5 Risks the CIT Industry Faces in Crypto Transportation

By Lowers & Associates,

Custody of cryptocurrency in transit or in storage poses some specific risks that differ somewhat from the usual high-value small sized items, like jewelry. Cash in Transit (CIT) service providers will have to adjust security routines to take these differences into account.

By definition, providing transportation or storage of crypto means that it is in “cold” storage, meaning that it is offline — there is an air gap between the crypto and the Internet or some other digital network. Given that cryptocurrencies are always stored in digital files means that access to them is controlled via strongly encrypted “private keys” using 128-bit encryption generated by a “wallet” (a storage file).

Some risks carriers and vaults must take into account for secure custody of crypto include:

1. Items in custody come in small, somewhat fragile packages.

Even if the digital asset is worth millions of dollars, it can reside on a device the size of a thumb drive. The private key may be written on a piece of paper. Obviously, either of these would be easy to slip into a pocket, and neither weighs more than a few ounces. Packaging and handling have to take into account how easily these items can be damaged, as well as maintain an absolute lack of description of the contents to the casual observer.

2. The device is vulnerable.

The digital asset that the CIT or vault provider is responsible for will reside on some kind of electronic device that is capable of memory, and has a way to input the private key. The binary code that describes the asset contains its value, as well as the identity of its private key. Both of these are critical to access the value, and if either is lost, the value is permanently gone—it will be impossible to recover. Devices like this may be vulnerable to electronic or magnetic disruption, either by accident or intention, so CIT services have to be sure the files are not exposed to damaging fields.

3. The identity of the asset owner may be unknown.

Digital currencies were created in the first place to do away with the need for the regulations and controls imposed on fiat currencies like the US dollar. One standard control on ordinary currencies is the Know Your Customer(KYC) requirement. For crypto, where anonymity is a design feature, not a flaw, the custodian has the potentially large liability for criminal or terrorist activity if it does not know something about the identity of the asset owner(s). This information will have to come through procedures, not regulation requirements.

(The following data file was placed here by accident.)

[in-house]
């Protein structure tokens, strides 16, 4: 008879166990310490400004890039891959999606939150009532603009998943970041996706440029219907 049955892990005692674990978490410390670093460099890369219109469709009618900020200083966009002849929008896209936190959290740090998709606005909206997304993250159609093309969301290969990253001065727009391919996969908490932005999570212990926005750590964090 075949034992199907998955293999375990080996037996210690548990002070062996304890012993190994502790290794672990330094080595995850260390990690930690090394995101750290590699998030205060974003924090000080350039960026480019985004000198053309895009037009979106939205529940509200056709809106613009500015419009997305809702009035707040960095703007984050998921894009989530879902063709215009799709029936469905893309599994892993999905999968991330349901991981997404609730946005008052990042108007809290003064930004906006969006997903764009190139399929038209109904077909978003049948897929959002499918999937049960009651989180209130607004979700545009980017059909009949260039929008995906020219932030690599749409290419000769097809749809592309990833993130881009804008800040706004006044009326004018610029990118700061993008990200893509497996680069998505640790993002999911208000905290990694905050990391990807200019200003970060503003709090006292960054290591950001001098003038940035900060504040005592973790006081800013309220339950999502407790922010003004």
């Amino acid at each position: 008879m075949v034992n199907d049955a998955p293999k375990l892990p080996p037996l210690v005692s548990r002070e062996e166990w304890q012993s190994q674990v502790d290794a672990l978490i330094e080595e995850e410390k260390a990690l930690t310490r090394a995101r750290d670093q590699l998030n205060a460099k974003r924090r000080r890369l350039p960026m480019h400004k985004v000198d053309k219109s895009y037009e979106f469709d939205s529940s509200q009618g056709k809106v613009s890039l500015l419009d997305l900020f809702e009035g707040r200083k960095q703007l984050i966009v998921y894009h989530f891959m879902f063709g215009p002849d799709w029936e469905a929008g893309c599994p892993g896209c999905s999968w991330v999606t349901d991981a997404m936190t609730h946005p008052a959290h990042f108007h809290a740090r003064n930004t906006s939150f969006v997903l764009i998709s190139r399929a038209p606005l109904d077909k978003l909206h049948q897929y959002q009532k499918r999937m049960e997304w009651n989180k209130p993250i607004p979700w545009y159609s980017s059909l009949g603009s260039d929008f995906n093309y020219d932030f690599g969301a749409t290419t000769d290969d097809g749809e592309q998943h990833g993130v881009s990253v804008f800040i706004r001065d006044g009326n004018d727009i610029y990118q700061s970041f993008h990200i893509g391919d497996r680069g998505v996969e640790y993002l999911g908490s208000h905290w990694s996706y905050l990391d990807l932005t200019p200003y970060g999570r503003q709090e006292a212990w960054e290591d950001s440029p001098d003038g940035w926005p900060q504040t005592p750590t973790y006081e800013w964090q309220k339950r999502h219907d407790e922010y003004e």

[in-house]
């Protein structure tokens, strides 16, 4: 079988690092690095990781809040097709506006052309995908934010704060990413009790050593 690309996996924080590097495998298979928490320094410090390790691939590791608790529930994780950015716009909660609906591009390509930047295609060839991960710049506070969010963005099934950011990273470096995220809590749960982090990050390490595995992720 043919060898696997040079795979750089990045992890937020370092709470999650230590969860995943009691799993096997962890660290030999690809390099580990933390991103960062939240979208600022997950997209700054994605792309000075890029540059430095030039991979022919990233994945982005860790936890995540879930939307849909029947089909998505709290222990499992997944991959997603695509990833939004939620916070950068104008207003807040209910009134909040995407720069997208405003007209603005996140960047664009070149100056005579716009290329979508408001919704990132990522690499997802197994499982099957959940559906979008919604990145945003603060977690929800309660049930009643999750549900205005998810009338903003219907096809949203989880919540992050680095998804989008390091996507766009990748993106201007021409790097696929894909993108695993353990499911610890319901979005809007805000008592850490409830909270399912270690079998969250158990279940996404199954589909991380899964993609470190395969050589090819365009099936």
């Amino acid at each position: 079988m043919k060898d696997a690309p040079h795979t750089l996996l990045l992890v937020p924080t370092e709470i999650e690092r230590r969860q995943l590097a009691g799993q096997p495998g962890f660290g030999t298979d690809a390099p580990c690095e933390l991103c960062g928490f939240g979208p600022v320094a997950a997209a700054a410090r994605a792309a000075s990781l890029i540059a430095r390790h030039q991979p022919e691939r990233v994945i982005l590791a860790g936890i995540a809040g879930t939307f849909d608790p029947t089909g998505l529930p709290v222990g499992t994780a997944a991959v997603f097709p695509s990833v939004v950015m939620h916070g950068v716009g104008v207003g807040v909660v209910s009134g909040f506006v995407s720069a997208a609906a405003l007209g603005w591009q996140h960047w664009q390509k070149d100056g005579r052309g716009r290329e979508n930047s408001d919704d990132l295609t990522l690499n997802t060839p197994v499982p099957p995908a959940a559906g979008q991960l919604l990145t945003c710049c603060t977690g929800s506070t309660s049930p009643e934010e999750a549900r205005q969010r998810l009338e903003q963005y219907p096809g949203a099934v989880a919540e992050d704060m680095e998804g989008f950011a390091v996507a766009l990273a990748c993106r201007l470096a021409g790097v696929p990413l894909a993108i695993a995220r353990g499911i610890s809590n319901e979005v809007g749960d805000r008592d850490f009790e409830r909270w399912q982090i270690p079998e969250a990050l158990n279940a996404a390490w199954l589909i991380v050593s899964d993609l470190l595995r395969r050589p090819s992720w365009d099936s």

4. The carrier may not know the value of the currency they are responsible for.

Crypto carriers know Anti Money Laundering (AML) requirements, such as suspicious activity reporting, for values of any size. If custodial procedures depend in part on the value of the item, then determining that value is a critical matter. Beyond the ability of an owner to insure the item (whose risks must be known), the custodian is exposed to loss based on the value. This is a precarious situation.

5. Crypto requires unique access procedures that the custodian may need to help facilitate.

Custody of crypto means that there will always be two entities to protect: the digital file containing the currency, and a record of the private key, which may be physical. Since these two items can never be carried or stored in the same place, all of the risks described above apply to two complimentary assets that have to be brought together to access the value in the currency. This in itself creates the need for procedures to coordinate access in a way that ordinary items do not.

 In general, custody of digital currencies takes place outside the financial system framework that regulates business as usual in CIT businesses. For more information about the sources of risks of crypto and policies for addressing them, see our new white paper, Custodial Crypto: Transportation and Storage.

Defining the Risk of Cryptocurrency

By Lowers & Associates,

The fundamental risk of cryptocurrency (‘crypto’), aside from market risks, is custody. Simply put, the high value of crypto, with the equivalent of over $100 billion in circulation (at this time), provides ample motivation to steal it.

Hot vs Cold Storage